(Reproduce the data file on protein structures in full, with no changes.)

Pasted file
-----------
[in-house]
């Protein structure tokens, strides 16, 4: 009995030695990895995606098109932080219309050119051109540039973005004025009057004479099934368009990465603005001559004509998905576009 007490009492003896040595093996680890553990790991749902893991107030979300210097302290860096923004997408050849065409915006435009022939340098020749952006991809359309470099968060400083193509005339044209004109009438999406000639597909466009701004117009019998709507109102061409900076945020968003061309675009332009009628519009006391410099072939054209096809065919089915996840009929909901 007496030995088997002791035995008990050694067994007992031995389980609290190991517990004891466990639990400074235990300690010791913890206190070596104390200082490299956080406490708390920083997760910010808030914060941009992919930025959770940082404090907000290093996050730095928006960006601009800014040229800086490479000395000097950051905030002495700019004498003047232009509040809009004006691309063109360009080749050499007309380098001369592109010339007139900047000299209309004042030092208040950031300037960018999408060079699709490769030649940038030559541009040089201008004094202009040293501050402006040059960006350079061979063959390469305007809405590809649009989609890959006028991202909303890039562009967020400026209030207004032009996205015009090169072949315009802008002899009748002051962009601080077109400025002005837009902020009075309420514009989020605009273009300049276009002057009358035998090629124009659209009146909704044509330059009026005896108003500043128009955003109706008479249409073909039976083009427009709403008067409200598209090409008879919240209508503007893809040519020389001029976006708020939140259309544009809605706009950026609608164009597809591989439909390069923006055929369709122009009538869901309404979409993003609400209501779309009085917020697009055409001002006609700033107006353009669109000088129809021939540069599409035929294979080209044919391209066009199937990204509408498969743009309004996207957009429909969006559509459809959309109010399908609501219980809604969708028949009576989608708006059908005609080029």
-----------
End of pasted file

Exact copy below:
[in-house]
């Protein structure tokens, strides 16, 4: 009995030695990895995606098109932080219309050119051109540039973005004025009057004479099934368009990465603005001559004509998905576009 007490009492003896040595093996680890553990790991749902893991107030979300210097302290860096923004997408050849065409915006435009022939340098020749952006991809359309470099968060400083193509005339044209004109009438999406000639597909466009701004117009019998709507109102061409900076945020968003061309675009332009009628519009006391410099072939054209096809065919089915996840009929909901 007496030995088997002791035995008990050694067994007992031995389980609290190991517990004891466990639990400074235990300690010791913890206190070596104390200082490299956080406490708390920083997760910010808030914060941009992919930025959770940082404090907000290093996050730095928006960006601009800014040229800086490479000395000097950051905030002495700019004498003047232009509040809009004006691309063109360009080749050499007309380098001369592109010339007139900047000299209309004042030092208040950031300037960018999408060079699709490769030649940038030559541009040089201008004094202009040293501050402006040059960006350079061979063959390469305007809405590809649009989609890959006028991202909303890039562009967020400026209030207004032009996205015009090169072949315009802008002899009748002051962009601080077109400025002005837009902020009075309420514009989020605009273009300049276009002057009358035998090629124009659209009146909704044509330059009026005896108003500043128009955003109706008479249409073909039976083009427009709403008067409200598209090409008879919240209508503007893809040519020389001029976006708020939140259309544009809605706009950026609608164009597809591989439909390069923006055929369709122009009538869901309404979409993003609400209501779309009085917020697009055409001002006609700033107006353009669109000088129809021939540069599409035929294979080209044919391209066009199937990204509408498969743009309004996207957009429909969006559509459809959309109010399908609501219980809604969708028949009576989608708006059908005609080029």